Some experts have found that trained athletes are able to adapt to the increase in free radicals by naturally producing more antioxidants. They believe that supplementing with additional antioxidants can interfere with this process. (22, 23, 24)
Moving past the controversial antioxidant topic, vitamin C might benefit runners in other ways.
It is well known that runners, particularly females, are at risk of having low iron stores and may have increased rates of iron deficiency anemia. (11, 25) Vitamin C helps the body absorb the iron that is present in vegetables like spinach. (26)
How to take vitamin C
The RDA for this vitamin is low and most people achieve it through diet. For supplements, however, taking up to 2 grams per day (in divided doses, if necessary) is considered safe.
Side effects may include stomach upset. (26)
Some exciting research has been taking place to explore the human microbiome – the 10-10,000 trillion microbes that live in the intestinal tract, aka the “gut.”
It’s so far been found that intense exercise alters the mucosal lining of the gut and can cause intestinal permeability, aka “leaky gut”. Endurance athletes have changes in gut bacteria and higher rates of upper respiratory tract infections. (29)
Studies are showing that probiotics can help.
For example, 84 endurance runners given either probiotic supplementation with Lactobacillus casei Shirota or placebo during 4 months of winter training. Those receiving probiotics had significantly fewer upper respiratory tract infections over the course of the study. (30)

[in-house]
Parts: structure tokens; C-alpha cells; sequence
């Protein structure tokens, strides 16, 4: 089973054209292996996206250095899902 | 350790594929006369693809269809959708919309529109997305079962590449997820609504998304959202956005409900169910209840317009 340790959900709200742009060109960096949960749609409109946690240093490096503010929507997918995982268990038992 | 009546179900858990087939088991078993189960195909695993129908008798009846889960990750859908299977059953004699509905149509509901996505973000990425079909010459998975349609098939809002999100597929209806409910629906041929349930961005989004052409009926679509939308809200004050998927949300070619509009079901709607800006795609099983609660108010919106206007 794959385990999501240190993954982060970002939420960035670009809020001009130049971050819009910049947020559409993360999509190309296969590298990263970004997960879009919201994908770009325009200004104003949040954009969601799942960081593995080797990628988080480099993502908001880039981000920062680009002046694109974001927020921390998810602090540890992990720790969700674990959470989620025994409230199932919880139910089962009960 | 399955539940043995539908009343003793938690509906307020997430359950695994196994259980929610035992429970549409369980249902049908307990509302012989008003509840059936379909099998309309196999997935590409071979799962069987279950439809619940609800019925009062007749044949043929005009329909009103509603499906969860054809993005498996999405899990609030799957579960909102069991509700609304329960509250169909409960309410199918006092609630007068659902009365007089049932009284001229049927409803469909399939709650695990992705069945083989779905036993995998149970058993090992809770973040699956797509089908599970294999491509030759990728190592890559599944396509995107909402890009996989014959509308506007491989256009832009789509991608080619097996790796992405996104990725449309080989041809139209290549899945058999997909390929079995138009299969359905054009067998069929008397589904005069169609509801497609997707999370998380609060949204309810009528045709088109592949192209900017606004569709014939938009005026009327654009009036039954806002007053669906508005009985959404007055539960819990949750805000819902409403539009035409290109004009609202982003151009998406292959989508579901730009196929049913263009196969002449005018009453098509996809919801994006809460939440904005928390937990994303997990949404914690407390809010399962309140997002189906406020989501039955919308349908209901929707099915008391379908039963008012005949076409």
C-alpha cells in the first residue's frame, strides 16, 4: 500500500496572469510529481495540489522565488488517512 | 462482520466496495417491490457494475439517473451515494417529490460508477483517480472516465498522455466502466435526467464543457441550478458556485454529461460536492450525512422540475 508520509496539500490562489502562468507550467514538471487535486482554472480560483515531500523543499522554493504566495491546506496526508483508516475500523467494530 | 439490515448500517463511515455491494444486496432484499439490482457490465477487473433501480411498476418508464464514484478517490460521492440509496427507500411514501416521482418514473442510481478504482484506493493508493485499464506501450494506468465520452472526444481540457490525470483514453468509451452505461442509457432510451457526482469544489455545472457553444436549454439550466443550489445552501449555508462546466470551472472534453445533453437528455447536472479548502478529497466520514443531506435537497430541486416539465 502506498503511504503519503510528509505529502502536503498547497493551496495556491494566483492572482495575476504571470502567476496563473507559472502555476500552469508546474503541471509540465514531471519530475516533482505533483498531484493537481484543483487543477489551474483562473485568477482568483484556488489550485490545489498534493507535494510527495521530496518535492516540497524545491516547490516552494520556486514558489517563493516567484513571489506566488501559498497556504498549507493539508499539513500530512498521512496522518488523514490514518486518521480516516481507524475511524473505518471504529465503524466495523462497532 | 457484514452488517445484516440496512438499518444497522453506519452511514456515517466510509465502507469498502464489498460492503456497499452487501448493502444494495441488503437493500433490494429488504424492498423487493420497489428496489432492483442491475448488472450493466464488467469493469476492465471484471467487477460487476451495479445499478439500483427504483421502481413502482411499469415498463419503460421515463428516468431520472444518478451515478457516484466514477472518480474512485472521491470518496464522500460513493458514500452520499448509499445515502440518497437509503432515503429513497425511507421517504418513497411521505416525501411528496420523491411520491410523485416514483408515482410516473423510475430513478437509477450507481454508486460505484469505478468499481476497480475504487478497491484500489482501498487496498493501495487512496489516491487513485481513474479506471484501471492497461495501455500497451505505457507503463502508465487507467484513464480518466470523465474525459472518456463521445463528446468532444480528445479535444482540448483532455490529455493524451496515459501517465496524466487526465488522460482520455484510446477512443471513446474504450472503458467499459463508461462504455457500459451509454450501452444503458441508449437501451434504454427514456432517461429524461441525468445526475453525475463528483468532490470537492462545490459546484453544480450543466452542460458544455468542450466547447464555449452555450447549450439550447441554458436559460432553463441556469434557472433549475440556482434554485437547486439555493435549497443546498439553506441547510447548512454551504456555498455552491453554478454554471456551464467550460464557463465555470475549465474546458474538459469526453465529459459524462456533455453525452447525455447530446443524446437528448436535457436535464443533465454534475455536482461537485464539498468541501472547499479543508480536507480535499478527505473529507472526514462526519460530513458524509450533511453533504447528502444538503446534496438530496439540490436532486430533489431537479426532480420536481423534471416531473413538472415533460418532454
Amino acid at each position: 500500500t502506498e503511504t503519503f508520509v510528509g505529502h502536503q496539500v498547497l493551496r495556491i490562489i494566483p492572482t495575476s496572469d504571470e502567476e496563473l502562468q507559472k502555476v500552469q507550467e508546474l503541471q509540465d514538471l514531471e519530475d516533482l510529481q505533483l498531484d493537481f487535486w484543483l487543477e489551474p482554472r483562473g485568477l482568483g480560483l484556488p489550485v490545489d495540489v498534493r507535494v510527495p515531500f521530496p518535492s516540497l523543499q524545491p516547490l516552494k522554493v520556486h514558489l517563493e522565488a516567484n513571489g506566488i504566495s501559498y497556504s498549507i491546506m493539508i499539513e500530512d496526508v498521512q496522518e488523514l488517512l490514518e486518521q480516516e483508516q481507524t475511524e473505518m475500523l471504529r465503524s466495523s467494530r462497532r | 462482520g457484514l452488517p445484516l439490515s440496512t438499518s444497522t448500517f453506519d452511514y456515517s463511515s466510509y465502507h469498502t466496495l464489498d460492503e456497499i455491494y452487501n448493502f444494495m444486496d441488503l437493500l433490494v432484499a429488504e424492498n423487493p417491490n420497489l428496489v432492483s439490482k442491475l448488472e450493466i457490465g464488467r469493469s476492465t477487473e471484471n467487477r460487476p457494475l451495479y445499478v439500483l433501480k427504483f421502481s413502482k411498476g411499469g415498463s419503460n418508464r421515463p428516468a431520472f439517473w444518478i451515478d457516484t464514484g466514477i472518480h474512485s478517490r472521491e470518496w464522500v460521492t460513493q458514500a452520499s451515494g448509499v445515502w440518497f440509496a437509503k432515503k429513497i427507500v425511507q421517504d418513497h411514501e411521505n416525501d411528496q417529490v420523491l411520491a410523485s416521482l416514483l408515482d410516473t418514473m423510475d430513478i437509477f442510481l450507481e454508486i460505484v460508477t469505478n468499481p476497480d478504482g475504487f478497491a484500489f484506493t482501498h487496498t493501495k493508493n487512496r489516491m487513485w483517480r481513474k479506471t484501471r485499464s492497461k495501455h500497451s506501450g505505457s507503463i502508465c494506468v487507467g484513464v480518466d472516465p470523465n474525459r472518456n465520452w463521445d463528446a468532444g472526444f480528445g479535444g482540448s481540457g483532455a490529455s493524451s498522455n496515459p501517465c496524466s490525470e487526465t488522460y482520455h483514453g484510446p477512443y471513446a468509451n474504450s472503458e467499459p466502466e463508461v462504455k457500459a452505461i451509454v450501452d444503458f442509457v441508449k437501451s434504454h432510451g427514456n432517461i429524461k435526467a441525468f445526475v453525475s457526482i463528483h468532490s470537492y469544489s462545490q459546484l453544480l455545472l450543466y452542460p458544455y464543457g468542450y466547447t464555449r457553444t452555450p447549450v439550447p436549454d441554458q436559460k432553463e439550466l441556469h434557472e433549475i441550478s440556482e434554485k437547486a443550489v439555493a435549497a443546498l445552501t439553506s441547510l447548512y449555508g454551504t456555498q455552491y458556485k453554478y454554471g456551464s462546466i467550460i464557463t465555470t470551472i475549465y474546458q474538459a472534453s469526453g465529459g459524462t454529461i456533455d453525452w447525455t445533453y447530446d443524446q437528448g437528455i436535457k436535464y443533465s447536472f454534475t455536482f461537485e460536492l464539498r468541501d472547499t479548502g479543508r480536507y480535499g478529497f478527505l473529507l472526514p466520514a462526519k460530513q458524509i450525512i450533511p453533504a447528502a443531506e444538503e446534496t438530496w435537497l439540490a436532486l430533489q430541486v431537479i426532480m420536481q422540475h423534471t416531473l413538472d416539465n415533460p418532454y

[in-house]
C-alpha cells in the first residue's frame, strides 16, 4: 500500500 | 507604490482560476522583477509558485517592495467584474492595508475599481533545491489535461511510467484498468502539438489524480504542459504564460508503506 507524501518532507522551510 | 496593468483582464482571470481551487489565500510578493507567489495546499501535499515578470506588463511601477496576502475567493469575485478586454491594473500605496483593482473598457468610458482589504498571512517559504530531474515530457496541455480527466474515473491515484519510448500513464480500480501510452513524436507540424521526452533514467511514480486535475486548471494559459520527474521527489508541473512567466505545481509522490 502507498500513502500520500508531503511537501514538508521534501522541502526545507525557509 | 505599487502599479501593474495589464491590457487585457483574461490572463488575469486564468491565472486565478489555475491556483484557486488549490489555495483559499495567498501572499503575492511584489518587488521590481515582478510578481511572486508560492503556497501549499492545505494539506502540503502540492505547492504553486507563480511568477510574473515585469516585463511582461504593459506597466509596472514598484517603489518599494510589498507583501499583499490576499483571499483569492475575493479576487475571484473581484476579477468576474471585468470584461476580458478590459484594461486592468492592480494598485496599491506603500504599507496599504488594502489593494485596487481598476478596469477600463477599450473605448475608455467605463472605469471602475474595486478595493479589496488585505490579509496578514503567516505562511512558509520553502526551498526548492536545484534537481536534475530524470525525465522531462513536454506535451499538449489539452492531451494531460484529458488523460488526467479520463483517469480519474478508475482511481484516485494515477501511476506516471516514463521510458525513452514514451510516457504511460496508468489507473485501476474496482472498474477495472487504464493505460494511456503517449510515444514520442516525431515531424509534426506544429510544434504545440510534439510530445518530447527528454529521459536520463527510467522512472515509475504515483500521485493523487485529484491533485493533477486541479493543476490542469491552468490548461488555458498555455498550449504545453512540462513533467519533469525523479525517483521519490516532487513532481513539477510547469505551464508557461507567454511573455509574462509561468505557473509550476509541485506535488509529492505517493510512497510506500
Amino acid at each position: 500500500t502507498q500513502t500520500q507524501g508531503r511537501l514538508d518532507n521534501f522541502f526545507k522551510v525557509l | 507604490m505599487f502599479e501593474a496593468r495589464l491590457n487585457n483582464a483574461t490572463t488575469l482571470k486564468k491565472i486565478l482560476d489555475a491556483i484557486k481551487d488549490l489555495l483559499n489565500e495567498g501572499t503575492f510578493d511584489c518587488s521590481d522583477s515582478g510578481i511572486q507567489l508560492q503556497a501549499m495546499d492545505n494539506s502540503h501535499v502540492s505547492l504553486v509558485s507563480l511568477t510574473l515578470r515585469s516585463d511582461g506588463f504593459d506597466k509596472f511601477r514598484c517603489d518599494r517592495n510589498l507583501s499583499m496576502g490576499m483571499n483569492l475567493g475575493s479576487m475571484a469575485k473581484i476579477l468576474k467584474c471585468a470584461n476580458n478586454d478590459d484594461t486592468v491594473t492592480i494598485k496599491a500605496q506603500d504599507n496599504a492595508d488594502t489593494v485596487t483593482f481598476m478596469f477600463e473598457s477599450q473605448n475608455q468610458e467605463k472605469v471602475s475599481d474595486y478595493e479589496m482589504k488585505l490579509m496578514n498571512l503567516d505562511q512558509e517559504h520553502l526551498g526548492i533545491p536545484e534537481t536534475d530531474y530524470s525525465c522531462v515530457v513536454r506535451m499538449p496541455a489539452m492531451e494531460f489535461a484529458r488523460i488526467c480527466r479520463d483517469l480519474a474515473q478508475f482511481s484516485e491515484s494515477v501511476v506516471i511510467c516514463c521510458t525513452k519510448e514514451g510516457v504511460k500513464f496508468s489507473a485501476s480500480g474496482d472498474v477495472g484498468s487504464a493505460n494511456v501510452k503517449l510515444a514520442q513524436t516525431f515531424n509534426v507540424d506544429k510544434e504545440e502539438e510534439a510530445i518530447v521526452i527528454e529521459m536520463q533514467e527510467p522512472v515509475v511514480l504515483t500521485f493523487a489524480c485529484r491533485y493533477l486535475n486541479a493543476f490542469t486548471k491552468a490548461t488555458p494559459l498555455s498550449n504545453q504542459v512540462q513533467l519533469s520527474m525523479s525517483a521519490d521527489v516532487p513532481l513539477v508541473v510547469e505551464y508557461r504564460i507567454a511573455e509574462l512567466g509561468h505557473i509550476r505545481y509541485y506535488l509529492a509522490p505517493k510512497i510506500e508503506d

In another study, 20 runners given taking probiotic Lactobacillus fermentum had 50% fewer days of being sick than placebo during 4 weeks of winter training. (31)
It has even been found that the bacteria in the gut is related to hydration status (29), something important to all runners.
The effects of the probiotics on runners’ performance and health are just beginning to be explored but will no doubt be interesting.
There are no established recommendations yet as to how to use probiotics. Your doctor, nutritionist, or coach may be able to help you decide how to use them.
Whey protein is a type of protein that is derived from cow’s milk.
Protein consumption, in general, is important for runners’ performance and recovery. One study, for example, demonstrated better post-marathon recovery when participants consumed a moderate amount of protein (about 20 grams) versus just carbohydrates. (33).
It may also be important for women in particular to reevaluate their overall protein intake. It’s been suggested that female athletes may need more dietary protein than previously thought (1.6 k/day vs 1.2-1.4 k/day). (35)